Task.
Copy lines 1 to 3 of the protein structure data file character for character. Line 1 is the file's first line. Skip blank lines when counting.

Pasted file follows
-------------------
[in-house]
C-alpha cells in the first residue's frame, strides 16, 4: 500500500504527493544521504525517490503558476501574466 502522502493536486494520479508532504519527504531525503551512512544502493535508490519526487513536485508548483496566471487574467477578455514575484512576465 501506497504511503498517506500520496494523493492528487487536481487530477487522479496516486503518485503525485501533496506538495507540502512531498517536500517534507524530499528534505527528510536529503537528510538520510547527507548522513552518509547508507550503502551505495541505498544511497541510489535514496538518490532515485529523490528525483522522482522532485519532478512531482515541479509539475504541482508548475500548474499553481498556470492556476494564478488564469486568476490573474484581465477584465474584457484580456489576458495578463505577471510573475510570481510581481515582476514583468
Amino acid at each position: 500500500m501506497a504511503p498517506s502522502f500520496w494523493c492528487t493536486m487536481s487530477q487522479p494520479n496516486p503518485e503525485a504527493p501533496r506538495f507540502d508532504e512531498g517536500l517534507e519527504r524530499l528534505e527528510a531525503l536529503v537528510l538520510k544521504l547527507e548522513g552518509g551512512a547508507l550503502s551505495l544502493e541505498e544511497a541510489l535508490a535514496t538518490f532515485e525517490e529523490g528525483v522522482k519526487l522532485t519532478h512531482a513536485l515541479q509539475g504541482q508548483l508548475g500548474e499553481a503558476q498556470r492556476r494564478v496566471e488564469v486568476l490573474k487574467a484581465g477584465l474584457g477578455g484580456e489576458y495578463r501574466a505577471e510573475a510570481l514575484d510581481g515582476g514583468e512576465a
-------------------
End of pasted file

[in-house]
C-alpha cells in the first residue's frame, strides 16, 4: 500500500504527493544521504525517490503558476501574466 502522502493536486494520479508532504519527504531525503551512512544502493535508490519526487513536485508548483496566471487574467477578455514575484512576465 501506497504511503498517506500520496494523493492528487487536481487530477487522479496516486503518485503525485501533496506538495507540502512531498517536500517534507524530499528534505527528510536529503537528510538520510547527507548522513552518509547508507550503502551505495541505498544511497541510489535514496538518490532515485529523490528525483522522482522532485519532478512531482515541479509539475504541482508548475500548474499553481498556470492556476494564478488564469486568476490573474484581465477584465474584457484580456489576458495578463505577471510573475510570481510581481515582476514583468
Amino acid at each position: 500500500m501506497a504511503p498517506s502522502f500520496w494523493c492528487t493536486m487536481s487530477q487522479p494520479n496516486p503518485e503525485a504527493p501533496r506538495f507540502d508532504e512531498g517536500l517534507e519527504r524530499l528534505e527528510a531525503l536529503v537528510l538520510k544521504l547527507e548522513g552518509g551512512a547508507l550503502s551505495l544502493e541505498e544511497a541510489l535508490a535514496t538518490f532515485e525517490e529523490g528525483v522522482k519526487l522532485t519532478h512531482a513536485l515541479q509539475g504541482q508548483l508548475g500548474e499553481a503558476q498556470r492556476r494564478v496566471e488564469v486568476l490573474k487574467a484581465g477584465l474584457g477578455g484580456e489576458y495578463r501574466a505577471e510573475a510570481l514575484d510581481g515582476g514583468e512576465a